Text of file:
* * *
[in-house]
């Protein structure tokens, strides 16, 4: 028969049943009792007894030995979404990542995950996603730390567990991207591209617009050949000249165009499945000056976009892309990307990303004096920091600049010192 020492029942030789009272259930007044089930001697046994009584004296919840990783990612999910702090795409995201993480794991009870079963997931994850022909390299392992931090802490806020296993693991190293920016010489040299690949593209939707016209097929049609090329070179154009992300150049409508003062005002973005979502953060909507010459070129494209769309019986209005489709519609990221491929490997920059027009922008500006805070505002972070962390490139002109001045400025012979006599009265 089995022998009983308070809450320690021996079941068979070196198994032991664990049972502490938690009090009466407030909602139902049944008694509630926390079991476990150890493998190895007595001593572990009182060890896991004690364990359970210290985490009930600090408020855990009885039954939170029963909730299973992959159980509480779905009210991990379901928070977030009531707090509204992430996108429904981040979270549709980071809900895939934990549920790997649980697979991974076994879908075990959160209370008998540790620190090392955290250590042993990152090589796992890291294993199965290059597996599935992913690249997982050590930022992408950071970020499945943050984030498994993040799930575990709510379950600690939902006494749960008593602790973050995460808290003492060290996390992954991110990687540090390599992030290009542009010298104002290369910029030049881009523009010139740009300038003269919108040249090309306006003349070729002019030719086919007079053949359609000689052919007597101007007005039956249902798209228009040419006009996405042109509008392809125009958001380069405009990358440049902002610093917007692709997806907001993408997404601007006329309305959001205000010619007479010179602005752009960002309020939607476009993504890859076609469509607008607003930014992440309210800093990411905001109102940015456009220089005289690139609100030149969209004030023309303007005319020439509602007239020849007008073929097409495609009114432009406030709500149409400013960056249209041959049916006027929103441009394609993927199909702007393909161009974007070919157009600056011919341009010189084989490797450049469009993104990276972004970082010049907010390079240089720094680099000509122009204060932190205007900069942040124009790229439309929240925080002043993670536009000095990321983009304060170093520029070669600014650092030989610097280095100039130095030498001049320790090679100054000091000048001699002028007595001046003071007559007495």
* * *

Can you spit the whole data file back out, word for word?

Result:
[in-house]
């Protein structure tokens, strides 16, 4: 028969049943009792007894030995979404990542995950996603730390567990991207591209617009050949000249165009499945000056976009892309990307990303004096920091600049010192 020492029942030789009272259930007044089930001697046994009584004296919840990783990612999910702090795409995201993480794991009870079963997931994850022909390299392992931090802490806020296993693991190293920016010489040299690949593209939707016209097929049609090329070179154009992300150049409508003062005002973005979502953060909507010459070129494209769309019986209005489709519609990221491929490997920059027009922008500006805070505002972070962390490139002109001045400025012979006599009265 089995022998009983308070809450320690021996079941068979070196198994032991664990049972502490938690009090009466407030909602139902049944008694509630926390079991476990150890493998190895007595001593572990009182060890896991004690364990359970210290985490009930600090408020855990009885039954939170029963909730299973992959159980509480779905009210991990379901928070977030009531707090509204992430996108429904981040979270549709980071809900895939934990549920790997649980697979991974076994879908075990959160209370008998540790620190090392955290250590042993990152090589796992890291294993199965290059597996599935992913690249997982050590930022992408950071970020499945943050984030498994993040799930575990709510379950600690939902006494749960008593602790973050995460808290003492060290996390992954991110990687540090390599992030290009542009010298104002290369910029030049881009523009010139740009300038003269919108040249090309306006003349070729002019030719086919007079053949359609000689052919007597101007007005039956249902798209228009040419006009996405042109509008392809125009958001380069405009990358440049902002610093917007692709997806907001993408997404601007006329309305959001205000010619007479010179602005752009960002309020939607476009993504890859076609469509607008607003930014992440309210800093990411905001109102940015456009220089005289690139609100030149969209004030023309303007005319020439509602007239020849007008073929097409495609009114432009406030709500149409400013960056249209041959049916006027929103441009394609993927199909702007393909161009974007070919157009600056011919341009010189084989490797450049469009993104990276972004970082010049907010390079240089720094680099000509122009204060932190205007900069942040124009790229439309929240925080002043993670536009000095990321983009304060170093520029070669600014650092030989610097280095100039130095030498001049320790090679100054000091000048001699002028007595001046003071007559007495």